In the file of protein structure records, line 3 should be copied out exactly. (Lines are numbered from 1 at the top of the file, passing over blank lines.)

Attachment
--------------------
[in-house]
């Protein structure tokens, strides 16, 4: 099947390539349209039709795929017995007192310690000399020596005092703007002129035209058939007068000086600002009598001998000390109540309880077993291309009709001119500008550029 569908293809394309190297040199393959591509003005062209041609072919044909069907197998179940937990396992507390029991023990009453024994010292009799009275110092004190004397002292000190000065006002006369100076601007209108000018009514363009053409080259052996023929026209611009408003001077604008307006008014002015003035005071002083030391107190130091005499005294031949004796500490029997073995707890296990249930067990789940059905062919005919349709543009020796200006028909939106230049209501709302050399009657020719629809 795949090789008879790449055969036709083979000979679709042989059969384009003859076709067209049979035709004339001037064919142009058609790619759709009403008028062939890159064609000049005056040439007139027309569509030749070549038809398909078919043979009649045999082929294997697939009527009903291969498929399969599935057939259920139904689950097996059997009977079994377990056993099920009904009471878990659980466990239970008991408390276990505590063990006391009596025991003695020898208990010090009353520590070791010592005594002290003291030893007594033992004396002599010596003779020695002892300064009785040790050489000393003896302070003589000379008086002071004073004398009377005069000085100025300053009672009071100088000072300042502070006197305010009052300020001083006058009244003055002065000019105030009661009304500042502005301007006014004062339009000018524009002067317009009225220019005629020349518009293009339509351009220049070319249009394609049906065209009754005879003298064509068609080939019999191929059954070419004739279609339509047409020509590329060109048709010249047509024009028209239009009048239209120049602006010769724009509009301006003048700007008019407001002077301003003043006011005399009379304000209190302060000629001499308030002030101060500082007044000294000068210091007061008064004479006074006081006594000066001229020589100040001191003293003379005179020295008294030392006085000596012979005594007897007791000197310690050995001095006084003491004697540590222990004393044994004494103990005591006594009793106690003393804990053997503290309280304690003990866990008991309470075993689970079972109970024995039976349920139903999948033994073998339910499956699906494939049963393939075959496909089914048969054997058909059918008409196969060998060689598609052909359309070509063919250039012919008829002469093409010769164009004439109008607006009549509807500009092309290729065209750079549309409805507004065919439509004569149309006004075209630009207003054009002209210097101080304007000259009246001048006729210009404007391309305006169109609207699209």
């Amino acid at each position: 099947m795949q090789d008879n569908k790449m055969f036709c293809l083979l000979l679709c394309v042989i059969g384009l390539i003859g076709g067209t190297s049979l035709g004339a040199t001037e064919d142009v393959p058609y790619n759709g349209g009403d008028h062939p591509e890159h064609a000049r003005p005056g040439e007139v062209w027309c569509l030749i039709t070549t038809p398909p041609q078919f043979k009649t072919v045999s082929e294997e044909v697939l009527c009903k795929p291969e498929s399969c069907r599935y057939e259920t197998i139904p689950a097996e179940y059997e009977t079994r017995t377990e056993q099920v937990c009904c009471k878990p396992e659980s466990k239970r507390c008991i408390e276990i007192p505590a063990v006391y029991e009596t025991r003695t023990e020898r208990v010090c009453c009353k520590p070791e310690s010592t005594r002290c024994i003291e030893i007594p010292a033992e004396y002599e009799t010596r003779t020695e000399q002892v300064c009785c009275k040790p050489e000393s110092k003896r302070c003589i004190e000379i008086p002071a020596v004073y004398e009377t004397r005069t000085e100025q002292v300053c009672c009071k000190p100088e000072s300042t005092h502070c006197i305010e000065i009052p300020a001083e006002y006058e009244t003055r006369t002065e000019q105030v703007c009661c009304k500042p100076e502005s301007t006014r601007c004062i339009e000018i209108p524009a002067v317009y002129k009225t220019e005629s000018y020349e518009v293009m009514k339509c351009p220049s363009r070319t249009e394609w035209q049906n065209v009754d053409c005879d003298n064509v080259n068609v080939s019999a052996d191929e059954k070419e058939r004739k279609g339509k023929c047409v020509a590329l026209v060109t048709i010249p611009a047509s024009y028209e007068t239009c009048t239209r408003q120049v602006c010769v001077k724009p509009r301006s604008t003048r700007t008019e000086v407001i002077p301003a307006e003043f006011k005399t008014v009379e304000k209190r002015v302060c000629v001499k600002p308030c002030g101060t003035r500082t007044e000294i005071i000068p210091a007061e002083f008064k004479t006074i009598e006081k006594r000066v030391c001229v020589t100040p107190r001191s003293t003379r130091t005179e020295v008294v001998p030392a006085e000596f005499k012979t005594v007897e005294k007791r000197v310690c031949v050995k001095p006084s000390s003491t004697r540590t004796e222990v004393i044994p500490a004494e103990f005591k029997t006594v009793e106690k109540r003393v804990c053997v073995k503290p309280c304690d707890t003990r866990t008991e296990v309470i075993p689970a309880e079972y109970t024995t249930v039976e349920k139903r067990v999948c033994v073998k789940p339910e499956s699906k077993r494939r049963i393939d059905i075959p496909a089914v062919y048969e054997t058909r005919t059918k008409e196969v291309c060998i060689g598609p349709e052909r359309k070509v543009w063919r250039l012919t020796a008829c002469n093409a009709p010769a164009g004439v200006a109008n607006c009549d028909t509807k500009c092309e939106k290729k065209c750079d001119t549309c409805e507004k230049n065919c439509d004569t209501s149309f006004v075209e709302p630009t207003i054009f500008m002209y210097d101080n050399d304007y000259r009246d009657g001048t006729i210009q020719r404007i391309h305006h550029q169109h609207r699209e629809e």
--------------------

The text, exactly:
């Amino acid at each position: 099947m795949q090789d008879n569908k790449m055969f036709c293809l083979l000979l679709c394309v042989i059969g384009l390539i003859g076709g067209t190297s049979l035709g004339a040199t001037e064919d142009v393959p058609y790619n759709g349209g009403d008028h062939p591509e890159h064609a000049r003005p005056g040439e007139v062209w027309c569509l030749i039709t070549t038809p398909p041609q078919f043979k009649t072919v045999s082929e294997e044909v697939l009527c009903k795929p291969e498929s399969c069907r599935y057939e259920t197998i139904p689950a097996e179940y059997e009977t079994r017995t377990e056993q099920v937990c009904c009471k878990p396992e659980s466990k239970r507390c008991i408390e276990i007192p505590a063990v006391y029991e009596t025991r003695t023990e020898r208990v010090c009453c009353k520590p070791e310690s010592t005594r002290c024994i003291e030893i007594p010292a033992e004396y002599e009799t010596r003779t020695e000399q002892v300064c009785c009275k040790p050489e000393s110092k003896r302070c003589i004190e000379i008086p002071a020596v004073y004398e009377t004397r005069t000085e100025q002292v300053c009672c009071k000190p100088e000072s300042t005092h502070c006197i305010e000065i009052p300020a001083e006002y006058e009244t003055r006369t002065e000019q105030v703007c009661c009304k500042p100076e502005s301007t006014r601007c004062i339009e000018i209108p524009a002067v317009y002129k009225t220019e005629s000018y020349e518009v293009m009514k339509c351009p220049s363009r070319t249009e394609w035209q049906n065209v009754d053409c005879d003298n064509v080259n068609v080939s019999a052996d191929e059954k070419e058939r004739k279609g339509k023929c047409v020509a590329l026209v060109t048709i010249p611009a047509s024009y028209e007068t239009c009048t239209r408003q120049v602006c010769v001077k724009p509009r301006s604008t003048r700007t008019e000086v407001i002077p301003a307006e003043f006011k005399t008014v009379e304000k209190r002015v302060c000629v001499k600002p308030c002030g101060t003035r500082t007044e000294i005071i000068p210091a007061e002083f008064k004479t006074i009598e006081k006594r000066v030391c001229v020589t100040p107190r001191s003293t003379r130091t005179e020295v008294v001998p030392a006085e000596f005499k012979t005594v007897e005294k007791r000197v310690c031949v050995k001095p006084s000390s003491t004697r540590t004796e222990v004393i044994p500490a004494e103990f005591k029997t006594v009793e106690k109540r003393v804990c053997v073995k503290p309280c304690d707890t003990r866990t008991e296990v309470i075993p689970a309880e079972y109970t024995t249930v039976e349920k139903r067990v999948c033994v073998k789940p339910e499956s699906k077993r494939r049963i393939d059905i075959p496909a089914v062919y048969e054997t058909r005919t059918k008409e196969v291309c060998i060689g598609p349709e052909r359309k070509v543009w063919r250039l012919t020796a008829c002469n093409a009709p010769a164009g004439v200006a109008n607006c009549d028909t509807k500009c092309e939106k290729k065209c750079d001119t549309c409805e507004k230049n065919c439509d004569t209501s149309f006004v075209e709302p630009t207003i054009f500008m002209y210097d101080n050399d304007y000259r009246d009657g001048t006729i210009q020719r404007i391309h305006h550029q169109h609207r699209e629809e």